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Visual Arts earns national accreditation

Paul Dunlap, associate professor of visual arts at UNG and NASAD coordinator, critiques a student's work during a digital photography class.

The University of North Georgia's (UNG) Department of Visual Arts has been accredited by the National Association of Schools of Art and Design (NASAD), joining only 345 other schools, colleges and universities across the nation that hold the designation.

Though the peer-reviewed application process took four years to complete, the department has been working toward national accreditation for much longer, said Dr. Pamela Sachant, head of the department.

"The Department of Visual Arts is excited and proud to have been granted NASAD accreditation. Since 2008, we have been working to restructure our curriculum and upgrade studio facilities with the intention of seeking accreditation," Sachant said. "Working together across all campuses, we met NASAD standards, and the students and faculty are now benefitting from being part of a department that has proven itself to be of the highest quality in visual arts education."

Sachant credited Paul Dunlap, associate professor of visual arts at UNG and NASAD coordinator, for his role in the successful application. NASAD doesn't encourage "cookie-cutter" art programs, but the standards are rigorous, especially in areas of facilities, faculty-to-student ratio and safety, Dunlap said.

"Holding NASAD accreditation means that the institution's visual arts program performs at a high level of excellence and is committed to providing the best education possible for its graduates," Dunlap said. "This in turn means that students will be better prepared to gain employment in the many fields of art we teach. NASAD accredited schools will be the institutions that maintain adequate faculty, facilities, library resources, assessment tools and clear goals to make these areas even better."

A key part of the application was a 500-page self-study that includes the history of visual arts on all UNG campuses, credentials, program structure, facilities assessments, faculty-to-student ratios, and other data. It highlighted changes in the department, which have included:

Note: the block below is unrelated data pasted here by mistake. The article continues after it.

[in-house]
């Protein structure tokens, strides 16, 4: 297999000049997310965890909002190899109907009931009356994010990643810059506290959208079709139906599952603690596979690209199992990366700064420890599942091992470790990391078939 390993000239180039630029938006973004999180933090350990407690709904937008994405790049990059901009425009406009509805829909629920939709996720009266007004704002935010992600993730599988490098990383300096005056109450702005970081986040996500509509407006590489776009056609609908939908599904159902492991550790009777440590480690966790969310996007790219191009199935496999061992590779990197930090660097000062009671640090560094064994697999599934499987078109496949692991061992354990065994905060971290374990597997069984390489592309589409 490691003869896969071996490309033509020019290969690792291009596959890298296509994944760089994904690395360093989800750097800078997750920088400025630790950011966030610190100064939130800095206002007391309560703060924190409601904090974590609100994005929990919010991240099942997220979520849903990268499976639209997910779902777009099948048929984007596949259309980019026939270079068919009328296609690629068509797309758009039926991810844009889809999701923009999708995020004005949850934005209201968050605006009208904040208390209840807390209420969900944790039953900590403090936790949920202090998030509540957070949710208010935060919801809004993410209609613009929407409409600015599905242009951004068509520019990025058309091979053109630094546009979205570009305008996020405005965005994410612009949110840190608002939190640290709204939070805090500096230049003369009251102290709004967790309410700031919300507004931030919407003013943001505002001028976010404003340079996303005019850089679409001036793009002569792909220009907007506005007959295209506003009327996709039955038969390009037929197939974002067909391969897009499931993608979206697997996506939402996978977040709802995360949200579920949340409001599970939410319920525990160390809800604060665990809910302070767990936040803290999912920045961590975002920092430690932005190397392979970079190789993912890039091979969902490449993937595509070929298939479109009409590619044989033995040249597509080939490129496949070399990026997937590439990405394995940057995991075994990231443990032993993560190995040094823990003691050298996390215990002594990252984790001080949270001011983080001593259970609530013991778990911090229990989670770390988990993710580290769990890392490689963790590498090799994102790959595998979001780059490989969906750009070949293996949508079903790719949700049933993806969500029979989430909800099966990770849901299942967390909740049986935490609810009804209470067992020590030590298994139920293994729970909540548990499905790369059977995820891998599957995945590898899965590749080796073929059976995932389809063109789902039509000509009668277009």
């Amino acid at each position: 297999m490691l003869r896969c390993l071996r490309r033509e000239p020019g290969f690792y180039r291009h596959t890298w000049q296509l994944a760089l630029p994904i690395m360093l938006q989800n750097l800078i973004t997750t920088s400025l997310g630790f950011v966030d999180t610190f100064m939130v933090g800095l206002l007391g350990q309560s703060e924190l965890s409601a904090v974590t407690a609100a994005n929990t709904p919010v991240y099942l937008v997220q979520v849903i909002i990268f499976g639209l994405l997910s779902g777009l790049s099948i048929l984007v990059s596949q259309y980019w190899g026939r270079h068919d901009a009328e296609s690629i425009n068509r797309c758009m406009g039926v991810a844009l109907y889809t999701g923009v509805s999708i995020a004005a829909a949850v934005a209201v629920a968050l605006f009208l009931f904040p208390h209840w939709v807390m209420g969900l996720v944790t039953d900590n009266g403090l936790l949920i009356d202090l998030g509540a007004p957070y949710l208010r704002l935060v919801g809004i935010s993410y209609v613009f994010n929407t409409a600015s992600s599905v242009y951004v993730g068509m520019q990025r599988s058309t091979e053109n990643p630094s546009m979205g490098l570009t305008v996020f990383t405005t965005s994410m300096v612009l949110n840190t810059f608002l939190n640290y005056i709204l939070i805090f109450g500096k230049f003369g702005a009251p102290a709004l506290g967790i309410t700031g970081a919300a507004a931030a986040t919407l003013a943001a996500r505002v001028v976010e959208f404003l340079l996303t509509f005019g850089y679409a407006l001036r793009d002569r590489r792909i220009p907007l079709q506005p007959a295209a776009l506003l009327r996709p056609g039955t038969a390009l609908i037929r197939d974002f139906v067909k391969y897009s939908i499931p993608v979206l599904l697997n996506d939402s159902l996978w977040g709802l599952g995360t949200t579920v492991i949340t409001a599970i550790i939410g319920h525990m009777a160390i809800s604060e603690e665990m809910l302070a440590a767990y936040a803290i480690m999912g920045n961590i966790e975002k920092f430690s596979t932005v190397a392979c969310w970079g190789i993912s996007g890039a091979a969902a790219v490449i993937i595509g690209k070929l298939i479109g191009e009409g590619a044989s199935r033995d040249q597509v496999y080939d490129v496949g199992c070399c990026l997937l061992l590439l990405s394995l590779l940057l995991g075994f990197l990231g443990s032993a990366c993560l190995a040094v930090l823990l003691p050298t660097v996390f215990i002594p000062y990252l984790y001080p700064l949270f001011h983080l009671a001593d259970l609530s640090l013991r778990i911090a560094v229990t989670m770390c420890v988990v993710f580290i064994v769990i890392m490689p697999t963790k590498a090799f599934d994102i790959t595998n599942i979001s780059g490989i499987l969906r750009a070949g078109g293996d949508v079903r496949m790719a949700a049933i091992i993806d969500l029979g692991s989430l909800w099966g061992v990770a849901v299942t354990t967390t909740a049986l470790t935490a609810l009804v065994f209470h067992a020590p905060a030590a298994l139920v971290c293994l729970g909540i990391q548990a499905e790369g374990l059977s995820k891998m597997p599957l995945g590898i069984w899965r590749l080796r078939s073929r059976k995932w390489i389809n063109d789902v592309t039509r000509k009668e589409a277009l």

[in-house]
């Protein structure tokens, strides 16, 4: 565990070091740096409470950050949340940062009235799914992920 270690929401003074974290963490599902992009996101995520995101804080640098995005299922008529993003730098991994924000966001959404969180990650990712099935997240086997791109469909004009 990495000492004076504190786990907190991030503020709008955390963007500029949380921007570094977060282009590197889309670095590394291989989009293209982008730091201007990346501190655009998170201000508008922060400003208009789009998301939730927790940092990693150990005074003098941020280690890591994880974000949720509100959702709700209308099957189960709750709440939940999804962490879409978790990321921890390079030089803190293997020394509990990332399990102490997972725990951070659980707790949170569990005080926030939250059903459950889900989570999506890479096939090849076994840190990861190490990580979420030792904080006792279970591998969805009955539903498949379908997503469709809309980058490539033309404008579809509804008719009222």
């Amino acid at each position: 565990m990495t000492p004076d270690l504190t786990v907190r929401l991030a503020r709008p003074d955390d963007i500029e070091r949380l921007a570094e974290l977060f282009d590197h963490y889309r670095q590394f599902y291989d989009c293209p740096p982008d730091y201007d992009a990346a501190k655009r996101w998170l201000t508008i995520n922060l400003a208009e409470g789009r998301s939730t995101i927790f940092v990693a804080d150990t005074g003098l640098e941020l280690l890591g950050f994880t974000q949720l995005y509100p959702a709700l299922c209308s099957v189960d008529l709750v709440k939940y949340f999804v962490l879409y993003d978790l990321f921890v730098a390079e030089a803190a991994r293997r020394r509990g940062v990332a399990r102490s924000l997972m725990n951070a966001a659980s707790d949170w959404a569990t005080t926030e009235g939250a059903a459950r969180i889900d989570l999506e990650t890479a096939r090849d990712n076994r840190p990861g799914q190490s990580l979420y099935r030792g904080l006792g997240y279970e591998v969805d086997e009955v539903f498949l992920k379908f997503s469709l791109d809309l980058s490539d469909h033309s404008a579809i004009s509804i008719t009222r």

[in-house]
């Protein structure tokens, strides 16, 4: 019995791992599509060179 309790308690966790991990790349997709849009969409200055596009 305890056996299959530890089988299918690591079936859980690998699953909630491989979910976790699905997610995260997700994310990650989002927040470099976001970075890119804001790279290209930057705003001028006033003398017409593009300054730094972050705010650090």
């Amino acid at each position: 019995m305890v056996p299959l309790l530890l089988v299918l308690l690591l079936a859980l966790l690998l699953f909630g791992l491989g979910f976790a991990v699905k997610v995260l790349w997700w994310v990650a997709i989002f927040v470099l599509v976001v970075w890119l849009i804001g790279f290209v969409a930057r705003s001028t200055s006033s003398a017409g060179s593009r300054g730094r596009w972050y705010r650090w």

• Expansion from 13 full-time faculty and 275 students majoring in art in 2013 to 21 full-time faculty and 337 students in fall 2015.
  • New studio facilities in Dahlonega and Oconee and improved facilities and equipment on all campuses
  • Bachelor of Arts in studio art and minor in graphic design on the Gainesville Campus
  • Concentrations in graphic design and digital arts on the Dahlonega Campus

Sachant said future plans include continuing to add faculty to support new program additions, including two next year –ceramics courses in Oconee and a minor in digital arts in Dahlonega and Gainesville. The department's long-range plan includes three potential new degrees by 2017: a Bachelor of Fine Arts; a bachelor's degree in art history; and a Master of Fine Arts, the terminal degree in studio arts.

Dunlap earned his undergraduate degree at UNG and was a recipient of the Hal B. Rhodes III Outstanding Student award his senior year, an award presented annually to the department's top graduates.

"I can think of no better way to honor the very small number of faculty who built this department from the start, the same faculty who taught me that I could accomplish anything I wanted if I was willing to work hard enough, than to share in the role of seeing the program earn this most prestigious accreditation," Dunlap said. "When fear of falling short of our goal crept into my consciousness, I saw the faces of former faculty members Bob Owens, Tommye Scanlin, Win Crannell and Hank Margeson, and this helped me get back up and keep pushing."

For more information about the Department of Visual Arts at UNG, including current degree offerings, visit the website at

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